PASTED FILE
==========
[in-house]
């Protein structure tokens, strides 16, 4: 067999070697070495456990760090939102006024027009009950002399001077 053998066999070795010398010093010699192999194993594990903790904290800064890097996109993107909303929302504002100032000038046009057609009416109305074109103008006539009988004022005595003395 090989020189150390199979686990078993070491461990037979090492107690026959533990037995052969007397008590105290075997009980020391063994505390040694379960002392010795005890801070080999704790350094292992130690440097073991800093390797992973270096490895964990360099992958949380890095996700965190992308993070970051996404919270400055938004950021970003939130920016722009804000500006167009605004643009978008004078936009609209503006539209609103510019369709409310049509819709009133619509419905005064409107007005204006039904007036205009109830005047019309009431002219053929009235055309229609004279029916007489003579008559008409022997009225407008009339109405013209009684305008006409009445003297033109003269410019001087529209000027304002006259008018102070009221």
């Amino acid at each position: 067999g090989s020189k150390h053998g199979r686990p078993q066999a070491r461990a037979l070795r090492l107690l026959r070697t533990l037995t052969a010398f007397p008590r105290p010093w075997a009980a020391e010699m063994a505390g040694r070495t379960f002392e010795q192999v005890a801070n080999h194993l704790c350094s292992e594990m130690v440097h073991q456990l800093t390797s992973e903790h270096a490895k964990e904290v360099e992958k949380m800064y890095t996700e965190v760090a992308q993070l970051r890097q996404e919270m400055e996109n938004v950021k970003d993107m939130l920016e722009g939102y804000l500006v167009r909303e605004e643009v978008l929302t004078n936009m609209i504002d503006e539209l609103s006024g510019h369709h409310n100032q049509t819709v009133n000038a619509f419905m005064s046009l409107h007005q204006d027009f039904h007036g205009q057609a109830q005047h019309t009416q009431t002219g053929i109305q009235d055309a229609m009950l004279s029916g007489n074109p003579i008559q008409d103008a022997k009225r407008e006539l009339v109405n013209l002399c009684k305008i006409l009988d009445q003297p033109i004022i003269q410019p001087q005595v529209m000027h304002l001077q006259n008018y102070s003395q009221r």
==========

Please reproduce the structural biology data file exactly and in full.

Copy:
[in-house]
């Protein structure tokens, strides 16, 4: 067999070697070495456990760090939102006024027009009950002399001077 053998066999070795010398010093010699192999194993594990903790904290800064890097996109993107909303929302504002100032000038046009057609009416109305074109103008006539009988004022005595003395 090989020189150390199979686990078993070491461990037979090492107690026959533990037995052969007397008590105290075997009980020391063994505390040694379960002392010795005890801070080999704790350094292992130690440097073991800093390797992973270096490895964990360099992958949380890095996700965190992308993070970051996404919270400055938004950021970003939130920016722009804000500006167009605004643009978008004078936009609209503006539209609103510019369709409310049509819709009133619509419905005064409107007005204006039904007036205009109830005047019309009431002219053929009235055309229609004279029916007489003579008559008409022997009225407008009339109405013209009684305008006409009445003297033109003269410019001087529209000027304002006259008018102070009221």
């Amino acid at each position: 067999g090989s020189k150390h053998g199979r686990p078993q066999a070491r461990a037979l070795r090492l107690l026959r070697t533990l037995t052969a010398f007397p008590r105290p010093w075997a009980a020391e010699m063994a505390g040694r070495t379960f002392e010795q192999v005890a801070n080999h194993l704790c350094s292992e594990m130690v440097h073991q456990l800093t390797s992973e903790h270096a490895k964990e904290v360099e992958k949380m800064y890095t996700e965190v760090a992308q993070l970051r890097q996404e919270m400055e996109n938004v950021k970003d993107m939130l920016e722009g939102y804000l500006v167009r909303e605004e643009v978008l929302t004078n936009m609209i504002d503006e539209l609103s006024g510019h369709h409310n100032q049509t819709v009133n000038a619509f419905m005064s046009l409107h007005q204006d027009f039904h007036g205009q057609a109830q005047h019309t009416q009431t002219g053929i109305q009235d055309a229609m009950l004279s029916g007489n074109p003579i008559q008409d103008a022997k009225r407008e006539l009339v109405n013209l002399c009684k305008i006409l009988d009445q003297p033109i004022i003269q410019p001087q005595v529209m000027h304002l001077q006259n008018y102070s003395q009221r």